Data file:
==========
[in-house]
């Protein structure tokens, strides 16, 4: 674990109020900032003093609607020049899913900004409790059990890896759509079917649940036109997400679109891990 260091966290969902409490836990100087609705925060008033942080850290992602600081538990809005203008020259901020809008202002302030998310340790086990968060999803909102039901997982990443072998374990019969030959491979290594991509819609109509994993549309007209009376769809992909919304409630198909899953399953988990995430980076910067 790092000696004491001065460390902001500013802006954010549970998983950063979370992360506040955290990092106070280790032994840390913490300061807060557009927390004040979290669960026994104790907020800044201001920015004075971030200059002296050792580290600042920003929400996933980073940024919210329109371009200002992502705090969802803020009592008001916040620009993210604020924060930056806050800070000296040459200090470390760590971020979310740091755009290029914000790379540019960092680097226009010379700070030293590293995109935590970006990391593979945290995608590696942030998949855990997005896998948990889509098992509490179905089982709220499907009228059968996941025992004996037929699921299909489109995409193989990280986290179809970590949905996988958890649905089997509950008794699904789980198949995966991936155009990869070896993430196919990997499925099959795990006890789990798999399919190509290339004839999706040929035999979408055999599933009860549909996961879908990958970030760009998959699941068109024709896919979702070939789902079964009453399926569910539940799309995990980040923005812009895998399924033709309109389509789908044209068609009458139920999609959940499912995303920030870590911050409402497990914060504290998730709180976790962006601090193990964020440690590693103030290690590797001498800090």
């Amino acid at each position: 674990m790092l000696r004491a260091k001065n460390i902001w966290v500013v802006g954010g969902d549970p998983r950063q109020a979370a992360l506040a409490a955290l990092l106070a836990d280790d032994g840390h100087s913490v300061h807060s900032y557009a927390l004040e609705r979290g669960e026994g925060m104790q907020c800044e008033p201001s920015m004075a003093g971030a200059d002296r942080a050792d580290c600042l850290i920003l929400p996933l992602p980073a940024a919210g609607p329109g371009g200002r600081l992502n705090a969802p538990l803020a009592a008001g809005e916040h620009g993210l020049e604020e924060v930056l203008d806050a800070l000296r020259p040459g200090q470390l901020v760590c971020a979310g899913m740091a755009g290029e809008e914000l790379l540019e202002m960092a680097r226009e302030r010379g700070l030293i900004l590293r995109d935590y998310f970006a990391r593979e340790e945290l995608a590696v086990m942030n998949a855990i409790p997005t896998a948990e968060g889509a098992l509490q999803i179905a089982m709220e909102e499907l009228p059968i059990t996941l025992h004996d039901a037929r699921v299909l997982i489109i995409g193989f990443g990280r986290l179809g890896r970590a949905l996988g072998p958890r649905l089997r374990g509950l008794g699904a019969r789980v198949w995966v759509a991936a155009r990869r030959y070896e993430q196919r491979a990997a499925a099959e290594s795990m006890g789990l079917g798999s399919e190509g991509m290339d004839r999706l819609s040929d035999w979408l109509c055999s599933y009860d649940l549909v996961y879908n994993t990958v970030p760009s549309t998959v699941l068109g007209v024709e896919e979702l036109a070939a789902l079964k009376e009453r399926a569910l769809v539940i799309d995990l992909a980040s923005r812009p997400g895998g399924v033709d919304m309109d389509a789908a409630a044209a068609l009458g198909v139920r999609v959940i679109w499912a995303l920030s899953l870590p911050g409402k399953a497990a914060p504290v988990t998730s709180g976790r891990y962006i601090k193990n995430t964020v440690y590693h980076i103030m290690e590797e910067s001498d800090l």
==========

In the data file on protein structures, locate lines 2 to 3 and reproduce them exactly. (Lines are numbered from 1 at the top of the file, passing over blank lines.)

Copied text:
């Protein structure tokens, strides 16, 4: 674990109020900032003093609607020049899913900004409790059990890896759509079917649940036109997400679109891990 260091966290969902409490836990100087609705925060008033942080850290992602600081538990809005203008020259901020809008202002302030998310340790086990968060999803909102039901997982990443072998374990019969030959491979290594991509819609109509994993549309007209009376769809992909919304409630198909899953399953988990995430980076910067 790092000696004491001065460390902001500013802006954010549970998983950063979370992360506040955290990092106070280790032994840390913490300061807060557009927390004040979290669960026994104790907020800044201001920015004075971030200059002296050792580290600042920003929400996933980073940024919210329109371009200002992502705090969802803020009592008001916040620009993210604020924060930056806050800070000296040459200090470390760590971020979310740091755009290029914000790379540019960092680097226009010379700070030293590293995109935590970006990391593979945290995608590696942030998949855990997005896998948990889509098992509490179905089982709220499907009228059968996941025992004996037929699921299909489109995409193989990280986290179809970590949905996988958890649905089997509950008794699904789980198949995966991936155009990869070896993430196919990997499925099959795990006890789990798999399919190509290339004839999706040929035999979408055999599933009860549909996961879908990958970030760009998959699941068109024709896919979702070939789902079964009453399926569910539940799309995990980040923005812009895998399924033709309109389509789908044209068609009458139920999609959940499912995303920030870590911050409402497990914060504290998730709180976790962006601090193990964020440690590693103030290690590797001498800090």
């Amino acid at each position: 674990m790092l000696r004491a260091k001065n460390i902001w966290v500013v802006g954010g969902d549970p998983r950063q109020a979370a992360l506040a409490a955290l990092l106070a836990d280790d032994g840390h100087s913490v300061h807060s900032y557009a927390l004040e609705r979290g669960e026994g925060m104790q907020c800044e008033p201001s920015m004075a003093g971030a200059d002296r942080a050792d580290c600042l850290i920003l929400p996933l992602p980073a940024a919210g609607p329109g371009g200002r600081l992502n705090a969802p538990l803020a009592a008001g809005e916040h620009g993210l020049e604020e924060v930056l203008d806050a800070l000296r020259p040459g200090q470390l901020v760590c971020a979310g899913m740091a755009g290029e809008e914000l790379l540019e202002m960092a680097r226009e302030r010379g700070l030293i900004l590293r995109d935590y998310f970006a990391r593979e340790e945290l995608a590696v086990m942030n998949a855990i409790p997005t896998a948990e968060g889509a098992l509490q999803i179905a089982m709220e909102e499907l009228p059968i059990t996941l025992h004996d039901a037929r699921v299909l997982i489109i995409g193989f990443g990280r986290l179809g890896r970590a949905l996988g072998p958890r649905l089997r374990g509950l008794g699904a019969r789980v198949w995966v759509a991936a155009r990869r030959y070896e993430q196919r491979a990997a499925a099959e290594s795990m006890g789990l079917g798999s399919e190509g991509m290339d004839r999706l819609s040929d035999w979408l109509c055999s599933y009860d649940l549909v996961y879908n994993t990958v970030p760009s549309t998959v699941l068109g007209v024709e896919e979702l036109a070939a789902l079964k009376e009453r399926a569910l769809v539940i799309d995990l992909a980040s923005r812009p997400g895998g399924v033709d919304m309109d389509a789908a409630a044209a068609l009458g198909v139920r999609v959940i679109w499912a995303l920030s899953l870590p911050g409402k399953a497990a914060p504290v988990t998730s709180g976790r891990y962006i601090k193990n995430t964020v440690y590693h980076i103030m290690e590797e910067s001498d800090l």